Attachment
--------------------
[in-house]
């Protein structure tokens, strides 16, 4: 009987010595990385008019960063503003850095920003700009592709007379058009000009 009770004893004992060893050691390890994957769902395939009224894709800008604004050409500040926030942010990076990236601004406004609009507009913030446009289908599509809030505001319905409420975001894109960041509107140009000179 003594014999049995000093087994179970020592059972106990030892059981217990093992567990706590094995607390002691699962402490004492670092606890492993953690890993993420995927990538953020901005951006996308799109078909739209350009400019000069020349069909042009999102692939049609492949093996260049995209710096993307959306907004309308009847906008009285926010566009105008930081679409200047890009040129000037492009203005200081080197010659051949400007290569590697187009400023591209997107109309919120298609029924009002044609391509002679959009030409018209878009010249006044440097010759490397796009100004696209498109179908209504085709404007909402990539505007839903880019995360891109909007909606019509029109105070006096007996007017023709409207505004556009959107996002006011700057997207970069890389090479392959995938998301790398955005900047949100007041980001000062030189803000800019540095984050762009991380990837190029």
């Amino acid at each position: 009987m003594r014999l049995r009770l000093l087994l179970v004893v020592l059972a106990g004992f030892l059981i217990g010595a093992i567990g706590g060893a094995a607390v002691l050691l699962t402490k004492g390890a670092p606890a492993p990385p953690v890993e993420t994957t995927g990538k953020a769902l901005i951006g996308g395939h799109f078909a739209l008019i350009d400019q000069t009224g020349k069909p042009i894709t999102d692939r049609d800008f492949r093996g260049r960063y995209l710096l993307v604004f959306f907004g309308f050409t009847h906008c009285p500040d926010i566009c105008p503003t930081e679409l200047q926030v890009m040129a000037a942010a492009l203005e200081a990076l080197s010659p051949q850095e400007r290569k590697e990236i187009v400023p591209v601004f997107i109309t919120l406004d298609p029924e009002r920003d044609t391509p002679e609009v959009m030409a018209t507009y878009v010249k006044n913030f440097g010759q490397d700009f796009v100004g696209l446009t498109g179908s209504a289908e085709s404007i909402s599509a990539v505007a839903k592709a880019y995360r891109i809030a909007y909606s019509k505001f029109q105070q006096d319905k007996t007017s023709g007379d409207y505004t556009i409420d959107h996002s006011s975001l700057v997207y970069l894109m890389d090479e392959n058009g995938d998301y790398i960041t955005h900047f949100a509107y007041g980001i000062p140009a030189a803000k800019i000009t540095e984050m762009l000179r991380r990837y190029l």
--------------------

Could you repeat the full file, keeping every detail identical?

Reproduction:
[in-house]
């Protein structure tokens, strides 16, 4: 009987010595990385008019960063503003850095920003700009592709007379058009000009 009770004893004992060893050691390890994957769902395939009224894709800008604004050409500040926030942010990076990236601004406004609009507009913030446009289908599509809030505001319905409420975001894109960041509107140009000179 003594014999049995000093087994179970020592059972106990030892059981217990093992567990706590094995607390002691699962402490004492670092606890492993953690890993993420995927990538953020901005951006996308799109078909739209350009400019000069020349069909042009999102692939049609492949093996260049995209710096993307959306907004309308009847906008009285926010566009105008930081679409200047890009040129000037492009203005200081080197010659051949400007290569590697187009400023591209997107109309919120298609029924009002044609391509002679959009030409018209878009010249006044440097010759490397796009100004696209498109179908209504085709404007909402990539505007839903880019995360891109909007909606019509029109105070006096007996007017023709409207505004556009959107996002006011700057997207970069890389090479392959995938998301790398955005900047949100007041980001000062030189803000800019540095984050762009991380990837190029």
């Amino acid at each position: 009987m003594r014999l049995r009770l000093l087994l179970v004893v020592l059972a106990g004992f030892l059981i217990g010595a093992i567990g706590g060893a094995a607390v002691l050691l699962t402490k004492g390890a670092p606890a492993p990385p953690v890993e993420t994957t995927g990538k953020a769902l901005i951006g996308g395939h799109f078909a739209l008019i350009d400019q000069t009224g020349k069909p042009i894709t999102d692939r049609d800008f492949r093996g260049r960063y995209l710096l993307v604004f959306f907004g309308f050409t009847h906008c009285p500040d926010i566009c105008p503003t930081e679409l200047q926030v890009m040129a000037a942010a492009l203005e200081a990076l080197s010659p051949q850095e400007r290569k590697e990236i187009v400023p591209v601004f997107i109309t919120l406004d298609p029924e009002r920003d044609t391509p002679e609009v959009m030409a018209t507009y878009v010249k006044n913030f440097g010759q490397d700009f796009v100004g696209l446009t498109g179908s209504a289908e085709s404007i909402s599509a990539v505007a839903k592709a880019y995360r891109i809030a909007y909606s019509k505001f029109q105070q006096d319905k007996t007017s023709g007379d409207y505004t556009i409420d959107h996002s006011s975001l700057v997207y970069l894109m890389d090479e392959n058009g995938d998301y790398i960041t955005h900047f949100a509107y007041g980001i000062p140009a030189a803000k800019i000009t540095e984050m762009l000179r991380r990837y190029l």